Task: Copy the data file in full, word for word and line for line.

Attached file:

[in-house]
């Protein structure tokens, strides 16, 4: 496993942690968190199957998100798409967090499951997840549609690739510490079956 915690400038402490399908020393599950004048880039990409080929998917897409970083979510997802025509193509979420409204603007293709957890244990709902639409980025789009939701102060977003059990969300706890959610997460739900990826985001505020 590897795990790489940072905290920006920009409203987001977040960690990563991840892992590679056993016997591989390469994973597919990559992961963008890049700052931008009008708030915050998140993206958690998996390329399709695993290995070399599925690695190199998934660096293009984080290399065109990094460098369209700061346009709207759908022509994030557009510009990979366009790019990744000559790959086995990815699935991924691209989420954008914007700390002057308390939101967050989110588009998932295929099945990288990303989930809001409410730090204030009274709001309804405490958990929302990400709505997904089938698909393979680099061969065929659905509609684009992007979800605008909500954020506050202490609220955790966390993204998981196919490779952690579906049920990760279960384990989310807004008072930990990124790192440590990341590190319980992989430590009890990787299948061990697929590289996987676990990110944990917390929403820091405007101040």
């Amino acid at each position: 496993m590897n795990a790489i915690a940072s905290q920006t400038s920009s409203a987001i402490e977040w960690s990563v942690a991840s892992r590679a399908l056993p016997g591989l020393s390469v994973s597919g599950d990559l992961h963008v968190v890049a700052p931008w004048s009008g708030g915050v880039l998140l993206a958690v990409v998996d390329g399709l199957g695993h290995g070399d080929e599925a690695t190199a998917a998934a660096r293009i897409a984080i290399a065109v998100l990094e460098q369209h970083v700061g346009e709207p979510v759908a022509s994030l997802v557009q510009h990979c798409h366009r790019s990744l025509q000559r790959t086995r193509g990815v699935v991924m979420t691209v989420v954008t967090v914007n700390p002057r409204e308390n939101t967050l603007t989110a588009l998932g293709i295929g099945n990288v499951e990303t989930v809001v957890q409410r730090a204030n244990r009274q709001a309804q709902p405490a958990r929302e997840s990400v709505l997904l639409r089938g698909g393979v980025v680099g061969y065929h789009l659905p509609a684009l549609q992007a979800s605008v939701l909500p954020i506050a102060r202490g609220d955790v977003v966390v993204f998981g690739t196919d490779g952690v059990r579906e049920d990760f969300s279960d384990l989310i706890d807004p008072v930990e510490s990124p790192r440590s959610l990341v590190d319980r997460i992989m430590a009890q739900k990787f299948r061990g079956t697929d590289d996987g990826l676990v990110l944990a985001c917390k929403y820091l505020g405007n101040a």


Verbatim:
[in-house]
């Protein structure tokens, strides 16, 4: 496993942690968190199957998100798409967090499951997840549609690739510490079956 915690400038402490399908020393599950004048880039990409080929998917897409970083979510997802025509193509979420409204603007293709957890244990709902639409980025789009939701102060977003059990969300706890959610997460739900990826985001505020 590897795990790489940072905290920006920009409203987001977040960690990563991840892992590679056993016997591989390469994973597919990559992961963008890049700052931008009008708030915050998140993206958690998996390329399709695993290995070399599925690695190199998934660096293009984080290399065109990094460098369209700061346009709207759908022509994030557009510009990979366009790019990744000559790959086995990815699935991924691209989420954008914007700390002057308390939101967050989110588009998932295929099945990288990303989930809001409410730090204030009274709001309804405490958990929302990400709505997904089938698909393979680099061969065929659905509609684009992007979800605008909500954020506050202490609220955790966390993204998981196919490779952690579906049920990760279960384990989310807004008072930990990124790192440590990341590190319980992989430590009890990787299948061990697929590289996987676990990110944990917390929403820091405007101040």
């Amino acid at each position: 496993m590897n795990a790489i915690a940072s905290q920006t400038s920009s409203a987001i402490e977040w960690s990563v942690a991840s892992r590679a399908l056993p016997g591989l020393s390469v994973s597919g599950d990559l992961h963008v968190v890049a700052p931008w004048s009008g708030g915050v880039l998140l993206a958690v990409v998996d390329g399709l199957g695993h290995g070399d080929e599925a690695t190199a998917a998934a660096r293009i897409a984080i290399a065109v998100l990094e460098q369209h970083v700061g346009e709207p979510v759908a022509s994030l997802v557009q510009h990979c798409h366009r790019s990744l025509q000559r790959t086995r193509g990815v699935v991924m979420t691209v989420v954008t967090v914007n700390p002057r409204e308390n939101t967050l603007t989110a588009l998932g293709i295929g099945n990288v499951e990303t989930v809001v957890q409410r730090a204030n244990r009274q709001a309804q709902p405490a958990r929302e997840s990400v709505l997904l639409r089938g698909g393979v980025v680099g061969y065929h789009l659905p509609a684009l549609q992007a979800s605008v939701l909500p954020i506050a102060r202490g609220d955790v977003v966390v993204f998981g690739t196919d490779g952690v059990r579906e049920d990760f969300s279960d384990l989310i706890d807004p008072v930990e510490s990124p790192r440590s959610l990341v590190d319980r997460i992989m430590a009890q739900k990787f299948r061990g079956t697929d590289d996987g990826l676990v990110l944990a985001c917390k929403y820091l505020g405007n101040a």